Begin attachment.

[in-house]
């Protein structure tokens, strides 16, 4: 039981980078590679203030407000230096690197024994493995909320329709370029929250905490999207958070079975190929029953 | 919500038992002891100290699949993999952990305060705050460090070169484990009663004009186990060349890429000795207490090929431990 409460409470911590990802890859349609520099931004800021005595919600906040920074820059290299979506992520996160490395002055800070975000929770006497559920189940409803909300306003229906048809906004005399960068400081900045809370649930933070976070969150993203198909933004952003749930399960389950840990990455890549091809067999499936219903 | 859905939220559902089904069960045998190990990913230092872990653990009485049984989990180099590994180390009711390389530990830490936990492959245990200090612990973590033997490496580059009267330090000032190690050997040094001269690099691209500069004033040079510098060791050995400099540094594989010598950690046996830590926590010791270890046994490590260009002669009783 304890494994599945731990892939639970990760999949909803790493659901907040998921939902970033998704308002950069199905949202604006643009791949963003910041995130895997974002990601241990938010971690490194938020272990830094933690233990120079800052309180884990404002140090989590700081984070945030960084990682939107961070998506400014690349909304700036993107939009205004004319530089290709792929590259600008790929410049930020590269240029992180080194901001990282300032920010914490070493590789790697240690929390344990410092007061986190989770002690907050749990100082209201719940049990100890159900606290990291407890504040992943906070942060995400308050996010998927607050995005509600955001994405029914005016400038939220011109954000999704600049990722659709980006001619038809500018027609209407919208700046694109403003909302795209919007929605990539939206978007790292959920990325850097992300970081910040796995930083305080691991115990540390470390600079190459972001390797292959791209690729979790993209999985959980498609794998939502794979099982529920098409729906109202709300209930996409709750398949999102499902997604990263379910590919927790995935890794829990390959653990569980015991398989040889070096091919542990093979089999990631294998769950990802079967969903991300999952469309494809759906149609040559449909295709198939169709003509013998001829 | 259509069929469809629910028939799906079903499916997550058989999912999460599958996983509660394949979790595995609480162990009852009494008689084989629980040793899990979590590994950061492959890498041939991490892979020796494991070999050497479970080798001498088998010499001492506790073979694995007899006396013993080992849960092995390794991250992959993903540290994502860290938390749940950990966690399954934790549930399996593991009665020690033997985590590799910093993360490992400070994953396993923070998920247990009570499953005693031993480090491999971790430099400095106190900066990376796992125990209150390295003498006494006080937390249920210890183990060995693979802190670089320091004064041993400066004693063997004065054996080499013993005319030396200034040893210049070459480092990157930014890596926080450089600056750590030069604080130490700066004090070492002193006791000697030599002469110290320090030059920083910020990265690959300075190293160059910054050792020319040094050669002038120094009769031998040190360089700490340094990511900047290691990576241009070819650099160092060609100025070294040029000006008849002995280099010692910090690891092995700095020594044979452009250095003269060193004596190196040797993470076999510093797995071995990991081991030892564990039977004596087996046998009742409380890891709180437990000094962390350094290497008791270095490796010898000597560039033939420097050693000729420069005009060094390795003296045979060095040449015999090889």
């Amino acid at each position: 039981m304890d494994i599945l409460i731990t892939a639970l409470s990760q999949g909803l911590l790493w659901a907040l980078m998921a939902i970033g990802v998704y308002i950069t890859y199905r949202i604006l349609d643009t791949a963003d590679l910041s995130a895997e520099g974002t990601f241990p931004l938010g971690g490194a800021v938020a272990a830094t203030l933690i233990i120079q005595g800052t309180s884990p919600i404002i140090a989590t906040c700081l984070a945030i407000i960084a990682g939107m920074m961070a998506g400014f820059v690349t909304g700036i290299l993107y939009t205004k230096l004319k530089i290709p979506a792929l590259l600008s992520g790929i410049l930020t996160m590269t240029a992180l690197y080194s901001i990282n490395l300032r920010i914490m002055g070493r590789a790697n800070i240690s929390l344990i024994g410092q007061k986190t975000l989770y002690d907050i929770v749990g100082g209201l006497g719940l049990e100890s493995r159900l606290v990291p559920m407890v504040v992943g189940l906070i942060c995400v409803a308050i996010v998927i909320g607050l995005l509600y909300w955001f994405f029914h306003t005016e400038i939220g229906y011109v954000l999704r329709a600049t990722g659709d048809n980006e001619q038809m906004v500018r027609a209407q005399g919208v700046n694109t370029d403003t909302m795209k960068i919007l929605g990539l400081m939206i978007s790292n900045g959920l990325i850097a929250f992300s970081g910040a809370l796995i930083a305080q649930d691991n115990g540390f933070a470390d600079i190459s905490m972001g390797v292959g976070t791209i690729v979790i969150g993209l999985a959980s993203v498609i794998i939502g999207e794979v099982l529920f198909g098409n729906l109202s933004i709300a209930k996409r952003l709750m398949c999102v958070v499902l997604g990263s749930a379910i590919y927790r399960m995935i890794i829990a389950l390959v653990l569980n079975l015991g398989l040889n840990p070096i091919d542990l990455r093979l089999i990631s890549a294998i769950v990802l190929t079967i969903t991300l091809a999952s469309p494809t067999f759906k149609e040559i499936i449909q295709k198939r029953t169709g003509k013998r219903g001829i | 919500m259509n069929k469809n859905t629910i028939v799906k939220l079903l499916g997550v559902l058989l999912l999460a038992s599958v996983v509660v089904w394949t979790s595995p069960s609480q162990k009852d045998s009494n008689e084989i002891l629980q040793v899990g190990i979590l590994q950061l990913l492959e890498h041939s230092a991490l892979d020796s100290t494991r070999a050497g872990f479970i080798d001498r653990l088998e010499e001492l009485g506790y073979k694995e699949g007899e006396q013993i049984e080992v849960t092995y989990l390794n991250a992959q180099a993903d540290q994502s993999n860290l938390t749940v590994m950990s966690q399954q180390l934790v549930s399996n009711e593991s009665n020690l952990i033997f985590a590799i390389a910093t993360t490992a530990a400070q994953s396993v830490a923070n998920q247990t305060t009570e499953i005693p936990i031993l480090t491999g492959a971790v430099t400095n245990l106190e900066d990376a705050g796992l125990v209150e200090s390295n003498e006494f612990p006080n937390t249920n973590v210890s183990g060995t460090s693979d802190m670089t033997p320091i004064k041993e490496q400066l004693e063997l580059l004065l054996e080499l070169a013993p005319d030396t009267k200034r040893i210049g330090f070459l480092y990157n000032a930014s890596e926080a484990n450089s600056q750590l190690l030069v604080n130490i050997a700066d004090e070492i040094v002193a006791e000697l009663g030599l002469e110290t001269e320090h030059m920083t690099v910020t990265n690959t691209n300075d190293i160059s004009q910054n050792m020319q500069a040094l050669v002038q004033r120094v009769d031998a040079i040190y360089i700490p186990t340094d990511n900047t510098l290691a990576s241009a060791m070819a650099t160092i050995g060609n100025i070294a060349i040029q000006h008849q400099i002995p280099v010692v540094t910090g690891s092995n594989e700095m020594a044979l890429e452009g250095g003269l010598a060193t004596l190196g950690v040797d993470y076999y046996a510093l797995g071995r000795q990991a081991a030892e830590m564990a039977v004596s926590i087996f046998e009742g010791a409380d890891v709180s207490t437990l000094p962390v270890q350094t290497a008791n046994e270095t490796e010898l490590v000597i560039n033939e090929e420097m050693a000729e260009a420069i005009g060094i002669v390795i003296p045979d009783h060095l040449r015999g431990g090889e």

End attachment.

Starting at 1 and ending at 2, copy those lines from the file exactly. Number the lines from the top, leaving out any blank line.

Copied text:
[in-house]
């Protein structure tokens, strides 16, 4: 039981980078590679203030407000230096690197024994493995909320329709370029929250905490999207958070079975190929029953 | 919500038992002891100290699949993999952990305060705050460090070169484990009663004009186990060349890429000795207490090929431990 409460409470911590990802890859349609520099931004800021005595919600906040920074820059290299979506992520996160490395002055800070975000929770006497559920189940409803909300306003229906048809906004005399960068400081900045809370649930933070976070969150993203198909933004952003749930399960389950840990990455890549091809067999499936219903 | 859905939220559902089904069960045998190990990913230092872990653990009485049984989990180099590994180390009711390389530990830490936990492959245990200090612990973590033997490496580059009267330090000032190690050997040094001269690099691209500069004033040079510098060791050995400099540094594989010598950690046996830590926590010791270890046994490590260009002669009783 304890494994599945731990892939639970990760999949909803790493659901907040998921939902970033998704308002950069199905949202604006643009791949963003910041995130895997974002990601241990938010971690490194938020272990830094933690233990120079800052309180884990404002140090989590700081984070945030960084990682939107961070998506400014690349909304700036993107939009205004004319530089290709792929590259600008790929410049930020590269240029992180080194901001990282300032920010914490070493590789790697240690929390344990410092007061986190989770002690907050749990100082209201719940049990100890159900606290990291407890504040992943906070942060995400308050996010998927607050995005509600955001994405029914005016400038939220011109954000999704600049990722659709980006001619038809500018027609209407919208700046694109403003909302795209919007929605990539939206978007790292959920990325850097992300970081910040796995930083305080691991115990540390470390600079190459972001390797292959791209690729979790993209999985959980498609794998939502794979099982529920098409729906109202709300209930996409709750398949999102499902997604990263379910590919927790995935890794829990390959653990569980015991398989040889070096091919542990093979089999990631294998769950990802079967969903991300999952469309494809759906149609040559449909295709198939169709003509013998001829 | 259509069929469809629910028939799906079903499916997550058989999912999460599958996983509660394949979790595995609480162990009852009494008689084989629980040793899990979590590994950061492959890498041939991490892979020796494991070999050497479970080798001498088998010499001492506790073979694995007899006396013993080992849960092995390794991250992959993903540290994502860290938390749940950990966690399954934790549930399996593991009665020690033997985590590799910093993360490992400070994953396993923070998920247990009570499953005693031993480090491999971790430099400095106190900066990376796992125990209150390295003498006494006080937390249920210890183990060995693979802190670089320091004064041993400066004693063997004065054996080499013993005319030396200034040893210049070459480092990157930014890596926080450089600056750590030069604080130490700066004090070492002193006791000697030599002469110290320090030059920083910020990265690959300075190293160059910054050792020319040094050669002038120094009769031998040190360089700490340094990511900047290691990576241009070819650099160092060609100025070294040029000006008849002995280099010692910090690891092995700095020594044979452009250095003269060193004596190196040797993470076999510093797995071995990991081991030892564990039977004596087996046998009742409380890891709180437990000094962390350094290497008791270095490796010898000597560039033939420097050693000729420069005009060094390795003296045979060095040449015999090889």